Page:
Recent economic challenges have driven many small golf courses to the brink of bankruptcy, and beyond. Some courses have changed hands more times than the players on the course change golf tees, and the surrounding communities have suffered. In Palm Beach County, where there are more golf courses than public beaches, the issue of having a view of a gold course that is no longer up to par (pun intended) dominates many association meetings.
Otherparts of the country have faced similar issues. States like California, Florida, and Nevada have all felt the brunt of this recession, and the subsequent decrease in disposable income that is the bread and butter for most golf courses. In extreme cases, the surrounding HOAs have felt it in their own best interest to not only become partial landlords for some of the residents, but become golf course tycoons as well. In one example of this, the Woodhaven Country Club Homeowners Association (HOA) has closed on the purchase of the Woodhaven Country Club in Palm Desert from Textron Financial.
Woodhaven Country Club includes an 18-hole Championship golf course course, eight lighted tennis courts, and a 34,000 square-foot clubhouse which includes a gym and racquetball courts. Built in 1983, the Country Club was foreclosed on by its lender Textron Financial in May of 2010, a victim of the economic recession and the dramatic changes taking place in the golf industry, according Will Gustafson, CEO of Synergy Golf Course Management which owns and manages golf courses and related real estate in California, Arizona and Nevada.
“Woodhaven’s struggles were through no fault of its own,” says Gustafson, whose company has managed the golf course and overseen the improvements at the County Club since being taken over by Textron and will continue to manage the golf course for the HOA.
Golf courses around the country are struggling to survive, with about 10 percent of the nation’s 16,000 courses being taken over by their lenders. “Many troubled residential courses like Woodhaven suffered only because they were viewed more as an amenity to a housing development than as a separate operating business,” adds Gustafson. “Properly run, Woodhaven will continue to be a jewel in the desert. We applaud the HOA for having the wisdom and initiative to buy the course and preserve what has been a valuable asset for the local community for nearly 30 years.”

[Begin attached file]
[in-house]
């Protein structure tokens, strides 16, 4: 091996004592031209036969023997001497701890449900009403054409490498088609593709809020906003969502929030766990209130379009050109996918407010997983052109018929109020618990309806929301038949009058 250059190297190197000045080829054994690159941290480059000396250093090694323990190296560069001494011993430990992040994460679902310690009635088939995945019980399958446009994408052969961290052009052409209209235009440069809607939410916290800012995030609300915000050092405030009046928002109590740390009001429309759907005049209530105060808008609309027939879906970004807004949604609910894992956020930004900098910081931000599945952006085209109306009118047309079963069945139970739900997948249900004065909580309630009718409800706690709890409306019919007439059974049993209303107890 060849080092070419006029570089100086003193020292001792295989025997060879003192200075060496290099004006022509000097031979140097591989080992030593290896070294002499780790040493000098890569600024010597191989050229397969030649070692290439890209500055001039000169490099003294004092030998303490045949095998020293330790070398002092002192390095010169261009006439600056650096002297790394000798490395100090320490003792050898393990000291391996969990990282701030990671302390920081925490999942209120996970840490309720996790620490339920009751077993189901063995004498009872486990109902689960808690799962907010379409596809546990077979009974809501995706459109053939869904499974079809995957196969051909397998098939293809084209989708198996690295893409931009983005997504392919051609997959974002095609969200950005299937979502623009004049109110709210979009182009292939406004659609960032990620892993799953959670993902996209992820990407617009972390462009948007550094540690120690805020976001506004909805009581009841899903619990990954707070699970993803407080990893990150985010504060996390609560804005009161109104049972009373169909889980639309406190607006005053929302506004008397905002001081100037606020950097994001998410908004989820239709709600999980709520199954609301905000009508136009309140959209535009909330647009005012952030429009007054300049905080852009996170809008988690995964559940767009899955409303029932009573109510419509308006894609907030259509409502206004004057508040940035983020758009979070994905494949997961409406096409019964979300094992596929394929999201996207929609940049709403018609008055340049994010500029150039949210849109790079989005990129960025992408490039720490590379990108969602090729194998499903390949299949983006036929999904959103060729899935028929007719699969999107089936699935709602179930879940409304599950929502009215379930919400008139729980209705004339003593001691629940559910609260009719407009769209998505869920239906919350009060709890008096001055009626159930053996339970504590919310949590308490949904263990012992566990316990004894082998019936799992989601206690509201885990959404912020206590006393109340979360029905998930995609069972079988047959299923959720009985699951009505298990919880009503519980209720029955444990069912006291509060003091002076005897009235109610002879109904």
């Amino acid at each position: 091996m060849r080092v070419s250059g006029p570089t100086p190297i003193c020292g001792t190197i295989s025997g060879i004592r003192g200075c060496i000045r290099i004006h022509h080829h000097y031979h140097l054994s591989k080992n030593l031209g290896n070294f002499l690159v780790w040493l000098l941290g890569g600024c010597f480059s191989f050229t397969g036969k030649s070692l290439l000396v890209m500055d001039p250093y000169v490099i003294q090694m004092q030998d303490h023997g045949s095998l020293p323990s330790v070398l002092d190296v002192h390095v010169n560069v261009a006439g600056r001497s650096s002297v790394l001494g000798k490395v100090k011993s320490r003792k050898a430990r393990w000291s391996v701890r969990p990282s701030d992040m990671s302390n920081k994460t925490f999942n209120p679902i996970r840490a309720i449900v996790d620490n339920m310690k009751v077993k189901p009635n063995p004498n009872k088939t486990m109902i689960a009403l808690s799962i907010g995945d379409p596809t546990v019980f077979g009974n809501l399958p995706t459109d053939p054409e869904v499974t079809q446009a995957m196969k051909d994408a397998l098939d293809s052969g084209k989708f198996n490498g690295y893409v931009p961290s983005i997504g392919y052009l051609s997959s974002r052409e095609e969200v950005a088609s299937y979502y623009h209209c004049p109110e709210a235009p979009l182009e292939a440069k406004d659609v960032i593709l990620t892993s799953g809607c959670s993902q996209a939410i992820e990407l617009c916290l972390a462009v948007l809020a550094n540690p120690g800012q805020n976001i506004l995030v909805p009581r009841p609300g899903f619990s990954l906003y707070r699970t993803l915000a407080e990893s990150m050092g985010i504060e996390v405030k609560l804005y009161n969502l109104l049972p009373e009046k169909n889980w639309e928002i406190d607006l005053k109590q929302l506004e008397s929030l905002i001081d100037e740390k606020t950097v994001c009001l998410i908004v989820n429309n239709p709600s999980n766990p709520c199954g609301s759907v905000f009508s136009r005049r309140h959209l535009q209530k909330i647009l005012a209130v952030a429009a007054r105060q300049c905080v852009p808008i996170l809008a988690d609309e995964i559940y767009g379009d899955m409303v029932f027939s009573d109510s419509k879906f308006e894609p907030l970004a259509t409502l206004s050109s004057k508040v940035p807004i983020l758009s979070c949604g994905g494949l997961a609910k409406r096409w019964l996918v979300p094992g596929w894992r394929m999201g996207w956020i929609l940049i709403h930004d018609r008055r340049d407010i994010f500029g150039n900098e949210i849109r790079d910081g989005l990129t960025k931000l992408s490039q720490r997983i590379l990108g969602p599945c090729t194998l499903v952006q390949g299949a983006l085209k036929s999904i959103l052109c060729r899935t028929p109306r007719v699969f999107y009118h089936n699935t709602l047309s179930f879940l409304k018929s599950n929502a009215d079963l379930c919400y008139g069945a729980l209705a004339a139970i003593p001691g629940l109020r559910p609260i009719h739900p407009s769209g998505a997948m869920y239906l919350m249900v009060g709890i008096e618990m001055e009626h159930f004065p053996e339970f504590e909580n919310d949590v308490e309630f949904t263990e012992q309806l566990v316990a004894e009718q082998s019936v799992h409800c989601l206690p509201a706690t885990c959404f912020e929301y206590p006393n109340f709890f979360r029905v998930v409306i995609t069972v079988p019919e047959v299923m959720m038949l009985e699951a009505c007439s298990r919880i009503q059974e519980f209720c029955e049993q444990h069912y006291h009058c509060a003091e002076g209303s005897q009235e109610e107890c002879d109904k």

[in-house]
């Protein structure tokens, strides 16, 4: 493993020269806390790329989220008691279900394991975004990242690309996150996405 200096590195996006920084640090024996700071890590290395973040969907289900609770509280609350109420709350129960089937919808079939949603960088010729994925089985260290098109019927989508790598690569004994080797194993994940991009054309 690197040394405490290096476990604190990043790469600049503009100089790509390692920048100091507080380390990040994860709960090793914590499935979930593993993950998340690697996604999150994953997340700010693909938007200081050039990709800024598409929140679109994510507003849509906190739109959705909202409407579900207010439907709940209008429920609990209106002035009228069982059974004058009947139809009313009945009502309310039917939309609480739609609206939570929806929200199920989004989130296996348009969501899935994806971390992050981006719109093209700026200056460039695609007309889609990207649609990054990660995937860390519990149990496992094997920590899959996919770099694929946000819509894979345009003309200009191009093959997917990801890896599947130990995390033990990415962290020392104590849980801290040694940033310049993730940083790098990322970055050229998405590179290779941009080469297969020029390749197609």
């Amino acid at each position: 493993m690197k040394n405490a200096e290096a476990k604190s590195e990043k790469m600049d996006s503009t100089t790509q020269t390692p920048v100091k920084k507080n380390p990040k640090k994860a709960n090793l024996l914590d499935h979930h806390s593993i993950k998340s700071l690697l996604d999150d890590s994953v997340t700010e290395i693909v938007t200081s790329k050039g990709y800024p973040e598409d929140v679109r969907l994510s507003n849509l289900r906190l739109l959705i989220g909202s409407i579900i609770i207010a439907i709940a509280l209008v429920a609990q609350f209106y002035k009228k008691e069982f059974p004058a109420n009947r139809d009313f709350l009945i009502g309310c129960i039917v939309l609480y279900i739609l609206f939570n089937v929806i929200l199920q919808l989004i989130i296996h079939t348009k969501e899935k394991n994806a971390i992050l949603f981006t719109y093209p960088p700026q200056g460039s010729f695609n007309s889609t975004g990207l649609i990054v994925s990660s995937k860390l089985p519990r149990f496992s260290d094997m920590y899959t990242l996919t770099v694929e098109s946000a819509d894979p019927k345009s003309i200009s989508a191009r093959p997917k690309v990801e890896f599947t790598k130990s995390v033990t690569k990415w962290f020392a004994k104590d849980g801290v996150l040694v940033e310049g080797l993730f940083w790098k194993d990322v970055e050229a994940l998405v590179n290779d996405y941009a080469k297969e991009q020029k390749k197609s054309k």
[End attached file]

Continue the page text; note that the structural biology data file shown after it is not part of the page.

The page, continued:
Woodhaven is the most recent example of homeowners and members across the country seizing the opportunity to protect home values by acquiring these courses. Last week, the members of Desert Mountain Golf Club in Scottsdale, AZ acquired the club’s six courses and surrounding land to “ensure the future of our community,” according to a report published by The Arizona Republic.
“The country club’s future is now in the hands of those with the greatest stake in its success,” says Woodhaven General Manager Bob Evert who will remain in the same capacity under the new ownership. “This has always been a great golf facility and with the proper focus, it will be again. The Club has improved dramatically since Synergy started managing it after Textron took it over. It provided us with a look into the Country Club’s potential. Woodhaven Country Club will prove to be an excellent investment for the Homeowner’s Association.”
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Some information for this article was obtained from PRlog.org, a free press release service.